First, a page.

Black Top In St. Paul; How Much Is Used?
In the United States it is estimated that there is 39 million acres of black top, that’s getting close the land area that was planted in wheat, which was 51 million acres. There are 3.9 million miles of roads and enough parking for 214 million cars and trucks.
It’s hard to imagine how much of that black top in St. Paul is but if anyone wants to figure it out it can be done, just multiply 0.18 acres times the number of cars in St. Paul. No matter how you cut it, that is a lot of black top.
Fortunately for the environment, more black top in St. Paul is recycled than any other product. When black top is torn up, almost all of it is reground and reused in new black top, in most instances it is something that is done right on the site of the new repaving program. Other recycled waste that goes into the production of black top is old tires, roofing shingles, foundry sand and foundry slag. The recycled waste goes straight back into new black top in St. Paul as well as being used for the road bed, shoulders and embankments.
As a matter of perspective, the recycling of black top is 13 times that of old newspapers and a staggering 267 times the amount of plastics that are recycled.
Black top, also known as asphalt as well as bitumen or macadam and is the surface of choice for driveways, parking lots, tennis courts, automobile race tracks, airport runways and of course, roads and highways. Asphalt goes a long way back; there is evidence of asphalt roads in Babylon six hundred years before Christ. The Romans used it for caulking their baths, reservoirs and water transfer aqueducts. The early global explorers used it to re-caulk their ships on long voyages.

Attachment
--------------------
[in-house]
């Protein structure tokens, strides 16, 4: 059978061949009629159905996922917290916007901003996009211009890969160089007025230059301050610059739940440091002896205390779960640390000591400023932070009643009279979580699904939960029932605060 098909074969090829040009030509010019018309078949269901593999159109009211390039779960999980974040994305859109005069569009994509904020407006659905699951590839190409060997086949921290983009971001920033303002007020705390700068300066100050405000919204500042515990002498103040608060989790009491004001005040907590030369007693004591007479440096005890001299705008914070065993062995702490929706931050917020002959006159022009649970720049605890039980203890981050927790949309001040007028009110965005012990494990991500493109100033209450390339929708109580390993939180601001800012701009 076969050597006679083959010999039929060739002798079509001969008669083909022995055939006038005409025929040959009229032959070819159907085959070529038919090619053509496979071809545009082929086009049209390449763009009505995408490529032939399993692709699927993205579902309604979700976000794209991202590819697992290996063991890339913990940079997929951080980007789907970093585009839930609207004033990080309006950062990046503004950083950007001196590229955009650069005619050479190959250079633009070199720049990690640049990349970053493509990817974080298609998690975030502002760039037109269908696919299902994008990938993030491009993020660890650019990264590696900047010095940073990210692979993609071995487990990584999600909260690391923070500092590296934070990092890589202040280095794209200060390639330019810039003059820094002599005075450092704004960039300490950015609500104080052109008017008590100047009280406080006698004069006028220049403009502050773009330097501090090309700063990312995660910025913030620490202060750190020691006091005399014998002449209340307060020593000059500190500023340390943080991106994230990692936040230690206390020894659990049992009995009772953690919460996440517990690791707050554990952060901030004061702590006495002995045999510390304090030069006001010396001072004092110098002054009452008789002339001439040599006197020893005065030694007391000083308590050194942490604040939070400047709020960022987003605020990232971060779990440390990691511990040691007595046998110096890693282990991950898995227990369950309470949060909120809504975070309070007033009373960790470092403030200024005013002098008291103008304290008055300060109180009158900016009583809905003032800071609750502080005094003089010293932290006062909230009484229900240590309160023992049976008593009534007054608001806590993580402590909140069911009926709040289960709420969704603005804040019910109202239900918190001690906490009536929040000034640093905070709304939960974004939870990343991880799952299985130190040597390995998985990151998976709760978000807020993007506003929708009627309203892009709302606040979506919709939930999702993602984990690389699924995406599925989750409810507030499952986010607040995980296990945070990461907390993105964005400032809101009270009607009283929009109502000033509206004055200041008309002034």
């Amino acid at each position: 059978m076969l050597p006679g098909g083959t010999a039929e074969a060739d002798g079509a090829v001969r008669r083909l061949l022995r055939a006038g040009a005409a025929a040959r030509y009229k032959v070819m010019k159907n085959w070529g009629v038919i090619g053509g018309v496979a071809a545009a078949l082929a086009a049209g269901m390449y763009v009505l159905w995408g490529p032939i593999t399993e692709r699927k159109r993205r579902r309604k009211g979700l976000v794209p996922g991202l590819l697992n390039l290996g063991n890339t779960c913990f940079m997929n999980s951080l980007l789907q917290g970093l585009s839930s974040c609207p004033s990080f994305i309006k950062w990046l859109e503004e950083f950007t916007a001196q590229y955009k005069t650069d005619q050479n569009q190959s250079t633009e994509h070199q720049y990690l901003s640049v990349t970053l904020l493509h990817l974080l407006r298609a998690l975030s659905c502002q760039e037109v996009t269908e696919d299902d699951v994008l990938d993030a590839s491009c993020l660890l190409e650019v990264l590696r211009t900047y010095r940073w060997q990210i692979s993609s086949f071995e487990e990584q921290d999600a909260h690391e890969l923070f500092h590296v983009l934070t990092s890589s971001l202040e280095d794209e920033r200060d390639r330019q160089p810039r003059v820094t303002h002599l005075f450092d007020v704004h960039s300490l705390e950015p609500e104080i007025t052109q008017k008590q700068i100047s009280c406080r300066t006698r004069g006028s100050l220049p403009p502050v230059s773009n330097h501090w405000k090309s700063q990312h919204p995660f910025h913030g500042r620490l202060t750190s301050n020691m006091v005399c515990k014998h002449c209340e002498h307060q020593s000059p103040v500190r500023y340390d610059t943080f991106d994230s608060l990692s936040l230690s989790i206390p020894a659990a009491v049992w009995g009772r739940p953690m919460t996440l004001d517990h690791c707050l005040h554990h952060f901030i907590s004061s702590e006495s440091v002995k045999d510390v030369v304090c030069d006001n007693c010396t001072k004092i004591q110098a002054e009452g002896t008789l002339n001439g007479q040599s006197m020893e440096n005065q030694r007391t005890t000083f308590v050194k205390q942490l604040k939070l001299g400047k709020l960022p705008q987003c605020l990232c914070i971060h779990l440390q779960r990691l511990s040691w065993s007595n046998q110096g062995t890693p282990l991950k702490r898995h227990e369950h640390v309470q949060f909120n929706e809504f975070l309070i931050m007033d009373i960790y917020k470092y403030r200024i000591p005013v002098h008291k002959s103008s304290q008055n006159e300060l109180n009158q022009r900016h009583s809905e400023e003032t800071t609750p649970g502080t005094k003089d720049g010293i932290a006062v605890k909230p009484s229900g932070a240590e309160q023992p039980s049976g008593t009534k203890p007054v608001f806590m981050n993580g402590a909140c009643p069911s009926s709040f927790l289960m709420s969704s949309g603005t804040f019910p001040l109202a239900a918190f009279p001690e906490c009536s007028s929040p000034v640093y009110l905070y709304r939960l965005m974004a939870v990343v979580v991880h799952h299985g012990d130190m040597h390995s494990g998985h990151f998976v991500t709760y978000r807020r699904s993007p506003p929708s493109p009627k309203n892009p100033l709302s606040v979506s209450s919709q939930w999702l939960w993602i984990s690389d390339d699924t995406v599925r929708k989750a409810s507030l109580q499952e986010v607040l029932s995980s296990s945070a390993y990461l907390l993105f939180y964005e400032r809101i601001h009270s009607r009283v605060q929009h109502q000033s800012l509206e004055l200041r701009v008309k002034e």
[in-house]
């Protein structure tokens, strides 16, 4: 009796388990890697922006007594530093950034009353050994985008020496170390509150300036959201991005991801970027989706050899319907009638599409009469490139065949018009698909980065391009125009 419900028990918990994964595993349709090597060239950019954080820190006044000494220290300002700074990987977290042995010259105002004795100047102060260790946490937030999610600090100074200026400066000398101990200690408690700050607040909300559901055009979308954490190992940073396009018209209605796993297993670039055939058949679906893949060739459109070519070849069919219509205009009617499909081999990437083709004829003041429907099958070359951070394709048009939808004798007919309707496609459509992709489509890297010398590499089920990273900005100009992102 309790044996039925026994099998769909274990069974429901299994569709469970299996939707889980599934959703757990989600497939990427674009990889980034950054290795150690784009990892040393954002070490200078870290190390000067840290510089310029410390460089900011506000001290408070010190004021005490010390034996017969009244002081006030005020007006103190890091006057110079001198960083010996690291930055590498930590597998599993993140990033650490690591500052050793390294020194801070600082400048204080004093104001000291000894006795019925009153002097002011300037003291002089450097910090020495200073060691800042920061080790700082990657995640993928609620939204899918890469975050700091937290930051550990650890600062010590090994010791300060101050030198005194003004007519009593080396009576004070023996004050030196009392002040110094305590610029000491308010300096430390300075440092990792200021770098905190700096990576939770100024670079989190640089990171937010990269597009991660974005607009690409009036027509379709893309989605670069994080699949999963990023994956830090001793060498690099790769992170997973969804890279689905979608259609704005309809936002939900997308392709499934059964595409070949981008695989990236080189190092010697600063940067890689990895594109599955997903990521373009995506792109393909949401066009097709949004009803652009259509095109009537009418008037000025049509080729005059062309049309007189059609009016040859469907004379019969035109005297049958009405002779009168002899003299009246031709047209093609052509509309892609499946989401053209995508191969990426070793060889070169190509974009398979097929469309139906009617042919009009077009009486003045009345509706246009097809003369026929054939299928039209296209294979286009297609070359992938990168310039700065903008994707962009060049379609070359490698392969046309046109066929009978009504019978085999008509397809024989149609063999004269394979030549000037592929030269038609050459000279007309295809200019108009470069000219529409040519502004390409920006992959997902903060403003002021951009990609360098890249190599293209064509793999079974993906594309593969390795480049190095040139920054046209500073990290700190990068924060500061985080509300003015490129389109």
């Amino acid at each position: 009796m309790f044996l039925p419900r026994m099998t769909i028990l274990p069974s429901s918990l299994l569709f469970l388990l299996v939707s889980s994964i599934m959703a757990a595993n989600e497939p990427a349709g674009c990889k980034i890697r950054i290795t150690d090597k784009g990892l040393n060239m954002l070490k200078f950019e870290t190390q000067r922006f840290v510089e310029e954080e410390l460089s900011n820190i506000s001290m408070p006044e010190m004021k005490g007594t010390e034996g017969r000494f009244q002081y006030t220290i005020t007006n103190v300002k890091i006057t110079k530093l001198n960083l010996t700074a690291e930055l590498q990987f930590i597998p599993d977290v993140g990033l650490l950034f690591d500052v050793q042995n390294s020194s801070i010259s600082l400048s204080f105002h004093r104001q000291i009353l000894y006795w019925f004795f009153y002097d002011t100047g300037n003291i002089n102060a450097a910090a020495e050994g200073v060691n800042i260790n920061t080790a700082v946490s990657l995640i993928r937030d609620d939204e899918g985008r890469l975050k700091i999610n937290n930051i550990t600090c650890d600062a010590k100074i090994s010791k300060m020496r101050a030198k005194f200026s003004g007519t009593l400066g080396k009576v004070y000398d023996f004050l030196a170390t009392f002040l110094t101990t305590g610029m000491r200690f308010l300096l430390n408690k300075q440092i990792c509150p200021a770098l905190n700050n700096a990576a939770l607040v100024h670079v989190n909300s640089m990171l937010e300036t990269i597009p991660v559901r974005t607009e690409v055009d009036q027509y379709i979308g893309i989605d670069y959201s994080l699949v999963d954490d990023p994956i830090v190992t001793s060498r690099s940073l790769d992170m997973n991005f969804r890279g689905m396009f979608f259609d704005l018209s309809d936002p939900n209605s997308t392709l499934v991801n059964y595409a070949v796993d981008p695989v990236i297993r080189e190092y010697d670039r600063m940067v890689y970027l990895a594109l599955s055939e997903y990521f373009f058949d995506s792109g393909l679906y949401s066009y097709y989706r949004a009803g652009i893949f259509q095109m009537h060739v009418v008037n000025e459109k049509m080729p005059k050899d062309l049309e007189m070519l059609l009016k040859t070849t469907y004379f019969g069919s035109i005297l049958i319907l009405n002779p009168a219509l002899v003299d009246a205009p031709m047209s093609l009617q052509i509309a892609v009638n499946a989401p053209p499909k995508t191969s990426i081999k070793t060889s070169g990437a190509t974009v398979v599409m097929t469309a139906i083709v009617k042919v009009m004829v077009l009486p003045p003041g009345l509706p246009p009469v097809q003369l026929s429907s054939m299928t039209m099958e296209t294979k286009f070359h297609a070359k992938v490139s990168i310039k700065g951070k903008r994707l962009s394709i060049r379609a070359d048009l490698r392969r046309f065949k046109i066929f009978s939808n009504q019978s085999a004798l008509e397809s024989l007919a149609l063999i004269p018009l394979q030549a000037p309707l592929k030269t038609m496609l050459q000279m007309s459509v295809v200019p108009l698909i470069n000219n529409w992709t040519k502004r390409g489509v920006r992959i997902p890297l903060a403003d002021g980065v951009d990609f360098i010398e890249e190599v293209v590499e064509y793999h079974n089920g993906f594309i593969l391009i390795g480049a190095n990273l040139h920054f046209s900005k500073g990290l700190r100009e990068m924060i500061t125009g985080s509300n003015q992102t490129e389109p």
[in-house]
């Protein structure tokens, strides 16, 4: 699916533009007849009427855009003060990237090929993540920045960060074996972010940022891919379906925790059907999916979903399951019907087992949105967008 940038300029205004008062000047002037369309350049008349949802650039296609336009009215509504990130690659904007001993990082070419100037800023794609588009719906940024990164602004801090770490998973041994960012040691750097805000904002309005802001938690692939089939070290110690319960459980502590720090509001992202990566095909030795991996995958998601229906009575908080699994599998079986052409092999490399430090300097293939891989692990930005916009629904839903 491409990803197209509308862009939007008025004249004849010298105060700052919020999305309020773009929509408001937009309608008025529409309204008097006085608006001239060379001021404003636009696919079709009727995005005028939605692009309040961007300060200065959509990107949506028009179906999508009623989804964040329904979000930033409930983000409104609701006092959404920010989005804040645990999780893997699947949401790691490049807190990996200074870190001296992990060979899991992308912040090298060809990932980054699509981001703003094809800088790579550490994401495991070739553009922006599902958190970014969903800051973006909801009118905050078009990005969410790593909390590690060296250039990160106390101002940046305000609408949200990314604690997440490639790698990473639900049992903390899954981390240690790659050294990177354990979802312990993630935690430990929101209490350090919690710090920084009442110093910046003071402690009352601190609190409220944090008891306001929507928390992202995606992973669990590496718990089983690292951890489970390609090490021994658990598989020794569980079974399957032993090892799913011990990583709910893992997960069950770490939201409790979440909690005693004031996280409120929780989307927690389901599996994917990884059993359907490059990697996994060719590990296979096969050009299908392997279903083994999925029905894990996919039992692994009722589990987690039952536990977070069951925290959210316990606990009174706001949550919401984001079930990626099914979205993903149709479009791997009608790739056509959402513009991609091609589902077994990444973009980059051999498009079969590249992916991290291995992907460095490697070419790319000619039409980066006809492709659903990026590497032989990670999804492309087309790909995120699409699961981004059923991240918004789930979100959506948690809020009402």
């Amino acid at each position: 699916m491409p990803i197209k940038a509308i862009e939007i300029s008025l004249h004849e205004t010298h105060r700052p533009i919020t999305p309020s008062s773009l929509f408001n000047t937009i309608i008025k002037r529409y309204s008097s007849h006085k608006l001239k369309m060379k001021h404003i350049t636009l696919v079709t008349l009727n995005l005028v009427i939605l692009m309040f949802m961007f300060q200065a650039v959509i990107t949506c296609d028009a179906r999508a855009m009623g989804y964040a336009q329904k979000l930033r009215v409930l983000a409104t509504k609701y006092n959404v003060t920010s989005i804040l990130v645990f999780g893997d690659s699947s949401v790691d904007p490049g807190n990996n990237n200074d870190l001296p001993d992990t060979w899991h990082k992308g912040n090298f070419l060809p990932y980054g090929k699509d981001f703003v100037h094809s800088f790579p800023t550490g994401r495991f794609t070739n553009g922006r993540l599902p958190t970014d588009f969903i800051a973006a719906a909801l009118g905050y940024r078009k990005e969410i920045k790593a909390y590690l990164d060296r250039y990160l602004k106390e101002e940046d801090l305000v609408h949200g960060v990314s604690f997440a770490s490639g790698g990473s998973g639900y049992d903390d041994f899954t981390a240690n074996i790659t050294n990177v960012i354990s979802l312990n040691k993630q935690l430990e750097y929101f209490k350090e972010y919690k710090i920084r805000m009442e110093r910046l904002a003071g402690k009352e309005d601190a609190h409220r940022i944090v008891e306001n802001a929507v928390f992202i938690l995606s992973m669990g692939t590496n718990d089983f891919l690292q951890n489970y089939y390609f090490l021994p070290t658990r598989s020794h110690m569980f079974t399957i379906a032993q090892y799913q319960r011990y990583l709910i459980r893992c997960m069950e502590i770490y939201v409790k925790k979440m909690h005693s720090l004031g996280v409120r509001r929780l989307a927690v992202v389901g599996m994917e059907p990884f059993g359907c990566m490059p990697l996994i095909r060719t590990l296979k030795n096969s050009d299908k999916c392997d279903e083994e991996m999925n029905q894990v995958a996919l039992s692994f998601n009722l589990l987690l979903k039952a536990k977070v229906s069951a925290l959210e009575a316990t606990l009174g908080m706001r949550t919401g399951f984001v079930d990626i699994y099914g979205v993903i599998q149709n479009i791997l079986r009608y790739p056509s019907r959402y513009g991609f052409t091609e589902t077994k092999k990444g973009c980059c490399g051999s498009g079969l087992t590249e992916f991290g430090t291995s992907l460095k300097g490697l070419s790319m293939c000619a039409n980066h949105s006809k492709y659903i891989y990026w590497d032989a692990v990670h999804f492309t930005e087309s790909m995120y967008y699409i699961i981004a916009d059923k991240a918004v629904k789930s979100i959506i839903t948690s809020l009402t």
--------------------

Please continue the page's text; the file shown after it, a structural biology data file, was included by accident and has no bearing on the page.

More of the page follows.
It was not until the development of a decent road sub strata that black top was used for roads in Europe and the United States. Once a road bed of large stones, covered by excavated roadway material and then gravel had taken hold hot tar was poured on and the material became what was called at the time Tarmacadam after the developer John Macadam.
The first real black top in St. Paul was sidewalks and crosswalks to ease the passage of pedestrians. The first truly black topped road in the US was in front of city hall in Newark, NJ and it was not long after when Pennsylvania Avenue in Washington DC was black toped.
As the use of black top popularized, new and innovative ways of producing it were developed. In 1900 all black top was produced using natural asphalt brought from Trinidad and Venezuela. By 1907 refined asphalt made from refined petroleum far outstripped the use of natural products.
Today, black top is something that is taken for granted and most homes have black top drives, as do mall parking lots and city streets. In St. Paul a contractor of choice is Classic 360, a company that offers a full range of products and services for road asphalting, maintenance and excavating services.